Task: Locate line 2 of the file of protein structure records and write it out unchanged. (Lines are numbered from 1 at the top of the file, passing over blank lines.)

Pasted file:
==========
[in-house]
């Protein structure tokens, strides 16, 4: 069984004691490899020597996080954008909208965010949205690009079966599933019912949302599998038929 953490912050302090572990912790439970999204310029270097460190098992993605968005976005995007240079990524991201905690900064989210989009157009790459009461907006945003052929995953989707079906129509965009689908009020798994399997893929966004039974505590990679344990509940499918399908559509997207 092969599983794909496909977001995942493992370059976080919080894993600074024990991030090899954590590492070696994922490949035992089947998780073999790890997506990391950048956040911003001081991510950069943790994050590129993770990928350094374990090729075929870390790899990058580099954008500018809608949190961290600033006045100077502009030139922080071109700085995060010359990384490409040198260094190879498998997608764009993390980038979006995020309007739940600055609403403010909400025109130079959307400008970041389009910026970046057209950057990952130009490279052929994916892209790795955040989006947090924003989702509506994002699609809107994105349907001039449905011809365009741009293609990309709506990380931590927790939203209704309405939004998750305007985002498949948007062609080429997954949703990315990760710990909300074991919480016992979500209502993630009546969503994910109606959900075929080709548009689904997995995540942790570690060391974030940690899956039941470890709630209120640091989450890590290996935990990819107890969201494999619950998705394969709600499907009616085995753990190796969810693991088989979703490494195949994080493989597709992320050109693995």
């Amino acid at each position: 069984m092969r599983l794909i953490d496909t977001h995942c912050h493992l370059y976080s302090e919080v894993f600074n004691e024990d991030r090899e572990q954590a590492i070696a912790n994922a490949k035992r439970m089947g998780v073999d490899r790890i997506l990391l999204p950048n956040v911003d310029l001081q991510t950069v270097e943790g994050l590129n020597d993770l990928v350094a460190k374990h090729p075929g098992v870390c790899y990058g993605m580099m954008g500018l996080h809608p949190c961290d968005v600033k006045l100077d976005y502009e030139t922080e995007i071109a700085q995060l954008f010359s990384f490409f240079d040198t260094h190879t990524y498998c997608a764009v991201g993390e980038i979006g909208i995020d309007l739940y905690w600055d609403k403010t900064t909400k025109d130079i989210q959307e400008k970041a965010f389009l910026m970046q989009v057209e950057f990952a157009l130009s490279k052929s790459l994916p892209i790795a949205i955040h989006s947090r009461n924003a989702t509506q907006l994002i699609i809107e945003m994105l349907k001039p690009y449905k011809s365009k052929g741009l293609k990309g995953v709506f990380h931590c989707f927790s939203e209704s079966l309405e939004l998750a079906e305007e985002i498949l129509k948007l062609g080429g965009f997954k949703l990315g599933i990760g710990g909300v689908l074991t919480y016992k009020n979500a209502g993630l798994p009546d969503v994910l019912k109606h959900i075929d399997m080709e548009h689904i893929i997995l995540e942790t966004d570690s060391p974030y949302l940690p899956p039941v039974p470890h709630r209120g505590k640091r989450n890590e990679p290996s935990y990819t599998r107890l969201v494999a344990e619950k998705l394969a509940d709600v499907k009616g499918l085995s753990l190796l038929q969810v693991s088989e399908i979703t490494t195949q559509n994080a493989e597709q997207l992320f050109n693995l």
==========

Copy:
């Protein structure tokens, strides 16, 4: 069984004691490899020597996080954008909208965010949205690009079966599933019912949302599998038929 953490912050302090572990912790439970999204310029270097460190098992993605968005976005995007240079990524991201905690900064989210989009157009790459009461907006945003052929995953989707079906129509965009689908009020798994399997893929966004039974505590990679344990509940499918399908559509997207 092969599983794909496909977001995942493992370059976080919080894993600074024990991030090899954590590492070696994922490949035992089947998780073999790890997506990391950048956040911003001081991510950069943790994050590129993770990928350094374990090729075929870390790899990058580099954008500018809608949190961290600033006045100077502009030139922080071109700085995060010359990384490409040198260094190879498998997608764009993390980038979006995020309007739940600055609403403010909400025109130079959307400008970041389009910026970046057209950057990952130009490279052929994916892209790795955040989006947090924003989702509506994002699609809107994105349907001039449905011809365009741009293609990309709506990380931590927790939203209704309405939004998750305007985002498949948007062609080429997954949703990315990760710990909300074991919480016992979500209502993630009546969503994910109606959900075929080709548009689904997995995540942790570690060391974030940690899956039941470890709630209120640091989450890590290996935990990819107890969201494999619950998705394969709600499907009616085995753990190796969810693991088989979703490494195949994080493989597709992320050109693995």